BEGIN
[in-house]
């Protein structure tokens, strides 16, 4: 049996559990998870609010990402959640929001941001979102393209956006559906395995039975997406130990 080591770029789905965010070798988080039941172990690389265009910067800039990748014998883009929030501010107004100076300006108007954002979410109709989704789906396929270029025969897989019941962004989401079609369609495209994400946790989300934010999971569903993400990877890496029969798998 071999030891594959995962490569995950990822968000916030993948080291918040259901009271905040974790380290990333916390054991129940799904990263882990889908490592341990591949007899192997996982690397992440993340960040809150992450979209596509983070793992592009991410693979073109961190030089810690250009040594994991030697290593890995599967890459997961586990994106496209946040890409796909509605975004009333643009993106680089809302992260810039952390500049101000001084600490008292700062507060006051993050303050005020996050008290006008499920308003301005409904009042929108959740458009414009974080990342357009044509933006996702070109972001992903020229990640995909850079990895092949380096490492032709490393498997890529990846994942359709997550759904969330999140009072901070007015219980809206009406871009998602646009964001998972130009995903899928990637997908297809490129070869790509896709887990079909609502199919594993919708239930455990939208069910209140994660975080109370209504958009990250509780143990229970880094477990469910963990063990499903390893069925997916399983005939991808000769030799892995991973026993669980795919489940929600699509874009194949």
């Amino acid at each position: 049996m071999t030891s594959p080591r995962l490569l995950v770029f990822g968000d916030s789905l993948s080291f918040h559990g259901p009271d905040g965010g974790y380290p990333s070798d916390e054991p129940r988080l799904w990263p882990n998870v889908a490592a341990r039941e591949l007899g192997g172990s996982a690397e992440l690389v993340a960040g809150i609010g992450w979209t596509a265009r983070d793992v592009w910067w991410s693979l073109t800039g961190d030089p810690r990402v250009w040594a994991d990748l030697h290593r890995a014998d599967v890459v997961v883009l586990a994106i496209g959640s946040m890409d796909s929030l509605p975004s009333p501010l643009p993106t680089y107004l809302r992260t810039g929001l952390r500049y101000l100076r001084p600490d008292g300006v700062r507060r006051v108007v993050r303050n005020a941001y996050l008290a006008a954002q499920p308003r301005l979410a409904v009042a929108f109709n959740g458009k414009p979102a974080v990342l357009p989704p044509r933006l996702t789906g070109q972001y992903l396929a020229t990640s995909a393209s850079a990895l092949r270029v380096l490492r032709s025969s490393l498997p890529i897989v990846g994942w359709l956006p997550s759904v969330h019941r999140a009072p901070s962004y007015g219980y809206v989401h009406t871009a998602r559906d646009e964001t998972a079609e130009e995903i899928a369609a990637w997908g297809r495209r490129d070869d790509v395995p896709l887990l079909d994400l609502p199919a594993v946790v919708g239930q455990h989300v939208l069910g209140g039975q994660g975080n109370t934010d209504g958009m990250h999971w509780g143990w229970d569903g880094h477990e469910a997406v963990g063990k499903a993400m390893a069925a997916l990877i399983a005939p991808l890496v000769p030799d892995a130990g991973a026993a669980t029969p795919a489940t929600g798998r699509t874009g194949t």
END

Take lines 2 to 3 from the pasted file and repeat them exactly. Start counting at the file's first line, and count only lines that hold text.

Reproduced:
């Protein structure tokens, strides 16, 4: 049996559990998870609010990402959640929001941001979102393209956006559906395995039975997406130990 080591770029789905965010070798988080039941172990690389265009910067800039990748014998883009929030501010107004100076300006108007954002979410109709989704789906396929270029025969897989019941962004989401079609369609495209994400946790989300934010999971569903993400990877890496029969798998 071999030891594959995962490569995950990822968000916030993948080291918040259901009271905040974790380290990333916390054991129940799904990263882990889908490592341990591949007899192997996982690397992440993340960040809150992450979209596509983070793992592009991410693979073109961190030089810690250009040594994991030697290593890995599967890459997961586990994106496209946040890409796909509605975004009333643009993106680089809302992260810039952390500049101000001084600490008292700062507060006051993050303050005020996050008290006008499920308003301005409904009042929108959740458009414009974080990342357009044509933006996702070109972001992903020229990640995909850079990895092949380096490492032709490393498997890529990846994942359709997550759904969330999140009072901070007015219980809206009406871009998602646009964001998972130009995903899928990637997908297809490129070869790509896709887990079909609502199919594993919708239930455990939208069910209140994660975080109370209504958009990250509780143990229970880094477990469910963990063990499903390893069925997916399983005939991808000769030799892995991973026993669980795919489940929600699509874009194949």
């Amino acid at each position: 049996m071999t030891s594959p080591r995962l490569l995950v770029f990822g968000d916030s789905l993948s080291f918040h559990g259901p009271d905040g965010g974790y380290p990333s070798d916390e054991p129940r988080l799904w990263p882990n998870v889908a490592a341990r039941e591949l007899g192997g172990s996982a690397e992440l690389v993340a960040g809150i609010g992450w979209t596509a265009r983070d793992v592009w910067w991410s693979l073109t800039g961190d030089p810690r990402v250009w040594a994991d990748l030697h290593r890995a014998d599967v890459v997961v883009l586990a994106i496209g959640s946040m890409d796909s929030l509605p975004s009333p501010l643009p993106t680089y107004l809302r992260t810039g929001l952390r500049y101000l100076r001084p600490d008292g300006v700062r507060r006051v108007v993050r303050n005020a941001y996050l008290a006008a954002q499920p308003r301005l979410a409904v009042a929108f109709n959740g458009k414009p979102a974080v990342l357009p989704p044509r933006l996702t789906g070109q972001y992903l396929a020229t990640s995909a393209s850079a990895l092949r270029v380096l490492r032709s025969s490393l498997p890529i897989v990846g994942w359709l956006p997550s759904v969330h019941r999140a009072p901070s962004y007015g219980y809206v989401h009406t871009a998602r559906d646009e964001t998972a079609e130009e995903i899928a369609a990637w997908g297809r495209r490129d070869d790509v395995p896709l887990l079909d994400l609502p199919a594993v946790v919708g239930q455990h989300v939208l069910g209140g039975q994660g975080n109370t934010d209504g958009m990250h999971w509780g143990w229970d569903g880094h477990e469910a997406v963990g063990k499903a993400m390893a069925a997916l990877i399983a005939p991808l890496v000769p030799d892995a130990g991973a026993a669980t029969p795919a489940t929600g798998r699509t874009g194949t």